Paper or plastic? Credit or debit? These are common questions you hear at the grocery store, but do your employees consider what is the best way, credit or debit, when it comes to paying for dependent care?
I don’t mean actually charging the costs to a credit card. What I am referring to is whether to take the tax credit at the end of the year on their tax return, or, to have the funds withheld (debited) pre-tax from payroll using the Dependent Care Expense Account.
The best answer to this is based on what their marginal federal tax bracket is.
For your employees in either the 10 percent or 15 percent federal tax bracket, it may make more sense for them to take the credit at the end of the year and steer away from the payroll deduction. They may actually qualify for up to a 35 percent tax credit of up to $3,000 per child (maximum of two, or $6,000).
Here are some examples at various income limits:
- Adjusted Gross Income (AGI) up to $15,000 = 35 percent credit.
- AGI of $33,000 to $35,000 = 25 percent credit.
- AGI of $23,000 to $25,000 = 30 percent credit.
- AGI over $43,000 = 20 percent credit.
For employees in the 25 percent or higher federal tax bracket, it probably makes more sense for them to take advantage of the payroll deduction option.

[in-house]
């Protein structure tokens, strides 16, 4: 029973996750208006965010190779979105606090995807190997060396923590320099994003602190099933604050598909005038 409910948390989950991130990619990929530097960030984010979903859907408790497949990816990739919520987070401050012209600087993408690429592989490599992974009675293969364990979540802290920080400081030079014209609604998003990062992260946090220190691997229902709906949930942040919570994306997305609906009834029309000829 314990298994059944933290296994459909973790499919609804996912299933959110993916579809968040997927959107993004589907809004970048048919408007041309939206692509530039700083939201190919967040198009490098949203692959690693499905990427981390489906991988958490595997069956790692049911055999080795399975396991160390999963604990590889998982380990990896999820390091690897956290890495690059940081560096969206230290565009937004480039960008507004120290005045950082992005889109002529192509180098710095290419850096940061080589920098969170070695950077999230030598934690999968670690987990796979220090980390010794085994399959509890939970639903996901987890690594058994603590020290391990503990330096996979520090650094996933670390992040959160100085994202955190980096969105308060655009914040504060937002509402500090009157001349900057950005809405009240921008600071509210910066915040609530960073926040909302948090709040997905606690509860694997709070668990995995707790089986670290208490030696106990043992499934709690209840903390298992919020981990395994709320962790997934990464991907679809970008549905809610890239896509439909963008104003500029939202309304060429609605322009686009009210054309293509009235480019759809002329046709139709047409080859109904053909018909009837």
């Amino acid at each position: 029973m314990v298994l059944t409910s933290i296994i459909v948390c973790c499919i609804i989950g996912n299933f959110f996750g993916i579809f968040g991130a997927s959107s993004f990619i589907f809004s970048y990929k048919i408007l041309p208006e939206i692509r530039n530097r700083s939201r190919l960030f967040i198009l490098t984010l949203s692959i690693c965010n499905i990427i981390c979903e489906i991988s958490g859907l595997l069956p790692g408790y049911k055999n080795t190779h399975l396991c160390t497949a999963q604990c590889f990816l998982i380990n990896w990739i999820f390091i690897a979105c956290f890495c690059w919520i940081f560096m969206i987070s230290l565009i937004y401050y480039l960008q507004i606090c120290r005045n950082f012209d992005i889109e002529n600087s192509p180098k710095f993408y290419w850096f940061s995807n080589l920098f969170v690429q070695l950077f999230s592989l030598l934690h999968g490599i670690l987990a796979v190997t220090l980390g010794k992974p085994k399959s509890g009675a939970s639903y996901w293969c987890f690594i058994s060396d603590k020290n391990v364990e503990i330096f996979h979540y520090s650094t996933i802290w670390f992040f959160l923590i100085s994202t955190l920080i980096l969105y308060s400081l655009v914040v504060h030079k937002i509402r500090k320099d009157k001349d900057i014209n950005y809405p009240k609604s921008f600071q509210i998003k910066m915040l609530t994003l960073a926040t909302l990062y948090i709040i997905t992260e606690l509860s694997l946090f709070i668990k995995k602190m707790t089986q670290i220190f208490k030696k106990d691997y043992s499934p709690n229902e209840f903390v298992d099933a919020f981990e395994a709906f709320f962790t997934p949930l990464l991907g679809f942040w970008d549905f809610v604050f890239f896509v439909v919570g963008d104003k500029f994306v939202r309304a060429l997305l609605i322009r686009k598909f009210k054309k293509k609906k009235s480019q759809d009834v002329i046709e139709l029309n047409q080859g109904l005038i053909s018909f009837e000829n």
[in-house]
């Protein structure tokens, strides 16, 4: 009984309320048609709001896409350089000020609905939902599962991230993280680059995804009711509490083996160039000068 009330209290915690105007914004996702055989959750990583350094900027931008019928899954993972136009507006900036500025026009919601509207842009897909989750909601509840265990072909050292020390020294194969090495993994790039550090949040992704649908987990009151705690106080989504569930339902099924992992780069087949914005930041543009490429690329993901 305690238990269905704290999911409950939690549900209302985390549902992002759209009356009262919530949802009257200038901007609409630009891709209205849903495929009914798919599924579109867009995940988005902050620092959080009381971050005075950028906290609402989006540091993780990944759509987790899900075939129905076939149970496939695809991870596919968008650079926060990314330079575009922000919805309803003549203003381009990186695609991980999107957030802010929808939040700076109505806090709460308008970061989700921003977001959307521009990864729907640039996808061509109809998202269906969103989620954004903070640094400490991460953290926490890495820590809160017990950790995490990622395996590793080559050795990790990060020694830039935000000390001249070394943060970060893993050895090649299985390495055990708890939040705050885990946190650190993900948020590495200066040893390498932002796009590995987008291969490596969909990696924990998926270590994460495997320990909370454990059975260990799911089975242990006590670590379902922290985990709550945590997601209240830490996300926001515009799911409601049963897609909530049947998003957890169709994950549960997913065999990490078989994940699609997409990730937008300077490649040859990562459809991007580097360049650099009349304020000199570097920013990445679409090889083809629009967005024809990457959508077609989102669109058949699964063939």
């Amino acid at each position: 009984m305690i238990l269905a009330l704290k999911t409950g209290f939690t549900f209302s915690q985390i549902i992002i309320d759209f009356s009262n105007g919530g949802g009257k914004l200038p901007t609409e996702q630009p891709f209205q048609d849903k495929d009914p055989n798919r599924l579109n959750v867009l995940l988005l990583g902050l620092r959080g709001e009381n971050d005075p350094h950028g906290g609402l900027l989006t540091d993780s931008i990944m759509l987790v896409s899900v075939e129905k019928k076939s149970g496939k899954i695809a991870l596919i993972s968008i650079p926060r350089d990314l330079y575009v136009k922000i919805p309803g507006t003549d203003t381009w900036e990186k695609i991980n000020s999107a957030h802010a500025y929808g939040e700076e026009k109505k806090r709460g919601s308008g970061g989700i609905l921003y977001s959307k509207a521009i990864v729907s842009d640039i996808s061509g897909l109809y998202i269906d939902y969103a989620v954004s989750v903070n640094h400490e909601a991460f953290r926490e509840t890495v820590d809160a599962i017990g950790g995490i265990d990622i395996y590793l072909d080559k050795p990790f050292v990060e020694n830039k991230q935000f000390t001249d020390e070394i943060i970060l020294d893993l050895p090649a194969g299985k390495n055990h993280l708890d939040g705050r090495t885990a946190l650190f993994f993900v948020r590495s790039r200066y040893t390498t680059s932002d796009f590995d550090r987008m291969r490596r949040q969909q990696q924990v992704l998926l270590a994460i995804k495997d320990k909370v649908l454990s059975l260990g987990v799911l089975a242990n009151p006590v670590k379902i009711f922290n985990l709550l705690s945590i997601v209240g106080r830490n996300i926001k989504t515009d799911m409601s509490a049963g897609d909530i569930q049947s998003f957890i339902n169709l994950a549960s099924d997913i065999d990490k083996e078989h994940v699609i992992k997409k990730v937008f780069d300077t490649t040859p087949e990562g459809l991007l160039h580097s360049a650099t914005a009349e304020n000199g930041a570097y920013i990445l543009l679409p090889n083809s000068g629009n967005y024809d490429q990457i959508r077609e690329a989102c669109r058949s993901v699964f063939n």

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As income increases, the federal tax credit phases down to only a 20 percent tax credit so the savings from avoiding paying tax altogether on the funds is higher than the credit you would have been eligible for. This tax savings not only includes their federal and most state income taxes, but also the 7.65 percent FICA tax for Social Security and Medicare.
Plus, they can contribute as much as $5,000 to the Dependent Care Expense Account (DCEA), even if they only have one (1) child. Some employers even match funds going into the DCEA, so employees should always check with the HR Department to see if this applies.
This was originally published on the Financial Finesse blog for Workplace Financial Planning and Education.